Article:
Sighişoara, the best preserved medieval citadel in Transylvania, is the place where the historical character Vlad Tepeş was born, the one who inspired the most famous vampire story in the world, Dracula. Sighişoara is a beautiful place with an incredibly romantic vibe. The medieval fortress withstood fires and sieges, waves of plague, including cholera, Tatars and Turkish assaults. The old Saxon city was and still is a real historical gem, because little has changed over the centuries. Sighişoara is important not only for its military history, culture and the arts, but also for viticulture. Here was discovered for the first time in the interwar period, the most famous variety of Romanian grape-vines, Fetească Regală, from which the best Romanian white wine is produced. The heart of Sighişoara is located at a height that overlooks the valley of Târnava. In antiquity, there was a Roman fort nearby. In the early Middle Ages there was a ground fortress, which had in its centre a Romanesque chapel built by Székely warriors sent by Hungarian kings to defend this part of Transylvania from the Cuman invasions. Subsequently, the Szeklers were moved eastward, to guard the passages into the Carpathian mountains. The Hungarian king gave this land to the Saxons, a Germanic population formed from colonists that came from Franconia. The Saxons were not only given land, but also rights and privileges, including that of organizing themselves autonomously inside the medieval system of Transylvania. The German colonists took this permission and assembled in an original formula, known as Latin Universitas Saxonorum, which included seven German cities, allied in accord to the model of Hanseatic League of Cities.
Sighişoara was one of the most important cities in Transylvania. The settlement is first mentioned in 1280 under the name of Castrum Sex. This is because the Saxons first raised a fortification designed to defend them against the Mongol invasions, which were ravaging Central Europe in 1241. The settlement received city status in 1367. By that time, Sighişoara was already defended by a strong fortress with a length of 950 metres, whose construction began in 1350. Initially, the height of the fortress wall was four metres. Later, in the fifteenth century, the wall was strengthened and raised another 3, 4 metres, due to the increase of the Ottoman invasions and development of artillery. The medieval fortress had 14 towers and four bastions. Each tower was defended by one of the city’s guilds. Currently, there are three bastions and nine towers.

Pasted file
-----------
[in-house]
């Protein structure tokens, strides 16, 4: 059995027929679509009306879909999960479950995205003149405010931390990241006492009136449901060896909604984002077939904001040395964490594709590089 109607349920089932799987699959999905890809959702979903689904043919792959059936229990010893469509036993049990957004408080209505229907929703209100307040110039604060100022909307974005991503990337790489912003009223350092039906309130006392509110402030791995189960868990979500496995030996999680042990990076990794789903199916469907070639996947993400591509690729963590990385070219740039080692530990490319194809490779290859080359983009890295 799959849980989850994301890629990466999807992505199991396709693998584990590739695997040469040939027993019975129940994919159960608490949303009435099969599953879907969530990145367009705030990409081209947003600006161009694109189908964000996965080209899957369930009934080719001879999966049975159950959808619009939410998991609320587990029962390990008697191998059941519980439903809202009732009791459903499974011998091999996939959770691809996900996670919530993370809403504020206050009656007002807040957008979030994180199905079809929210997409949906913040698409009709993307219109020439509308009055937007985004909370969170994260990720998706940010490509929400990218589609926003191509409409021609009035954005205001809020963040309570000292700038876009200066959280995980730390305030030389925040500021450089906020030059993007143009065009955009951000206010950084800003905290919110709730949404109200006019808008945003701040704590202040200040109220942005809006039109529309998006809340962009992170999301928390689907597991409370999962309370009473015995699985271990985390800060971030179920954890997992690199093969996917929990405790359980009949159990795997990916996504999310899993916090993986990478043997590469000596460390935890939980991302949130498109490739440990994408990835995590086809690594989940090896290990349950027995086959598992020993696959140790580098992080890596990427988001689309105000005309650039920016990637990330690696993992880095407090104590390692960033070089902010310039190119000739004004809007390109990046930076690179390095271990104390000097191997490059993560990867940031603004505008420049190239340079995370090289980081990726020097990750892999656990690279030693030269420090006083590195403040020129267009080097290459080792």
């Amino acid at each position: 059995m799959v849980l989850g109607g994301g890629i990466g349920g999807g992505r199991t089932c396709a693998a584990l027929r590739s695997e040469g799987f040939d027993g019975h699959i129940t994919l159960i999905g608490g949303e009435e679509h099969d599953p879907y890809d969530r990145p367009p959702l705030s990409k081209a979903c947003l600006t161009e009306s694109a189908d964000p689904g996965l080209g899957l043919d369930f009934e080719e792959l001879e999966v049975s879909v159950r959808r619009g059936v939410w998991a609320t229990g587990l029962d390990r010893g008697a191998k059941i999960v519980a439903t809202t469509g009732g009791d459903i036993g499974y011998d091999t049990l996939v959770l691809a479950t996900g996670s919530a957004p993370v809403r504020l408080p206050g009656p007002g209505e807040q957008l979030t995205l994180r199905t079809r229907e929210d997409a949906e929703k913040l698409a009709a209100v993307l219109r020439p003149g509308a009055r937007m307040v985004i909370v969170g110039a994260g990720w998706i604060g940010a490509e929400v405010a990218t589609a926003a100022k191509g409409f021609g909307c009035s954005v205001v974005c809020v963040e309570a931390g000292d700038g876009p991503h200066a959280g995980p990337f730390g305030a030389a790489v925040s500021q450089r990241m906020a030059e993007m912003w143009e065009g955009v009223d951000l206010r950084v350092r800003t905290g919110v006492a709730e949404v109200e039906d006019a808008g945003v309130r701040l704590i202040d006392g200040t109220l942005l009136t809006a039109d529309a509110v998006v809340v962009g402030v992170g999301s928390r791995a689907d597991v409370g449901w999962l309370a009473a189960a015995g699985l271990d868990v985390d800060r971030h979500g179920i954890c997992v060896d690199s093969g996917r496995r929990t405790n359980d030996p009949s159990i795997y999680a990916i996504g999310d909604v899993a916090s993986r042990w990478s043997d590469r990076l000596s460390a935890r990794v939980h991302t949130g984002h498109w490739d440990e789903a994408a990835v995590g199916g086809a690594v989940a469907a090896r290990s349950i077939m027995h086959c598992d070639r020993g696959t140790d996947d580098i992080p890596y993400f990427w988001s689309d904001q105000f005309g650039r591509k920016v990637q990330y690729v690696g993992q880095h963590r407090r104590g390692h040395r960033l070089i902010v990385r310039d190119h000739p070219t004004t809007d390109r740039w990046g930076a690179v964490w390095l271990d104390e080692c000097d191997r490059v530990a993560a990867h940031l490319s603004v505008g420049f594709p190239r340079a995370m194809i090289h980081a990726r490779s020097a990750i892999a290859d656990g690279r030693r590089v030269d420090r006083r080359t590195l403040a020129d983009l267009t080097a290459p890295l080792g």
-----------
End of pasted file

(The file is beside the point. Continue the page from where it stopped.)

The Clock Tower, the symbol of the City
The most notorious of these towers is the Clock Tower. With a height of 64 metres, it watches over the entry gate of the city. In the eighteenth century, the tower received its present roof form, a baroque canopy which is reminiscent of the St. Vitus Cathedral. By 1556, the great hall on the ground floor of this tower served as a Town Hall. Among other things, some of the most important trials took place here, including the delivery of death sentences. In the early seventeenth century, a clock was installed in this tower. It was later restored in 1648 and adorned with statues of Roman gods, carved in linden wood, 0.8 metres high, which marked the weekdays. The mechanism of the clock was restored in 1906.
The city of Dracula
Sighişoara is also famous for the fact that Prince Vlad Tepeş was born here. He inspired the character of the Irish writer Bram Stoker, Dracula. The father of Prince Vlad the Impaler, the prince of Wallachia, Vlad Dracul, lived in Sighişoara between 1431 and 1435 while in exile. Vlad Tepeş was born in 1431. The house where he lived is now a famous tourist attraction. The princely family of Wallachia chose Sighişoara as a place of exile because the fortress was one of the strongest in the region. Sighişoara was a dynamic and prosperous city, both due to its artisans and craftsmen work and on account of its trade. The city had the right to hold a weekly market, and three annual fairs, which brought Sighişoara significant revenue. Here was also the seat of a Saxon Chair, which includes 16 villages. The trade and product quality were closely supervised by city authorities.
Those found guilty of theft, deception or sale of poor quality products were severely punished. They were incarcerated, beaten or tied to a "wooden donkey" with two heavy weights attached to their feet. This was a severe punishment that involved agonizing physical pain, while the convict was subjected to the public’s opprobrium.
Sighişoara had seen darker years. In 1601, the city was cunningly occupied by an army of Székely. The townspeople had to pay a huge indemnity of 50,000 gold florins. The Great Fire of April 30, 1676 destroyed most of the Lower Town and Citadel. Only the Church Hill and five towers were left standing. Subsequently, Sighişoara was rebuilt with brick houses. The impregnable fortress withstood the Kuruc War, when the city became one of the most important points of resistance, partisan to the House of Austria. The guilds continued to play an important role in the city until 1884, when they were finally abolished.
Their memory is preserved in the 164 houses and 13 public buildings inside the old city. Among the most famous monuments we can mention is the Hill Church, built in 1345. The Hill School was built next to it in the year 1522. The famous School Staircase leads to this ensemble, which was covered to protect the young students from unfavourable weather. Monastery Church, built in the XIII century, the former convent of the Dominicans is also noteworthy. We must mention the Blacksmith Tower, The Furs Guild Tower and The Butchers’ Tower, The Rope Rower or that of the Tanners. Sighişoara is part of UNESCO since 1999.
Travel info: The distance between Bucharest - Sighişoara is 303 kilometres. Between Cluj and Sighişoara it is 155 kilometres.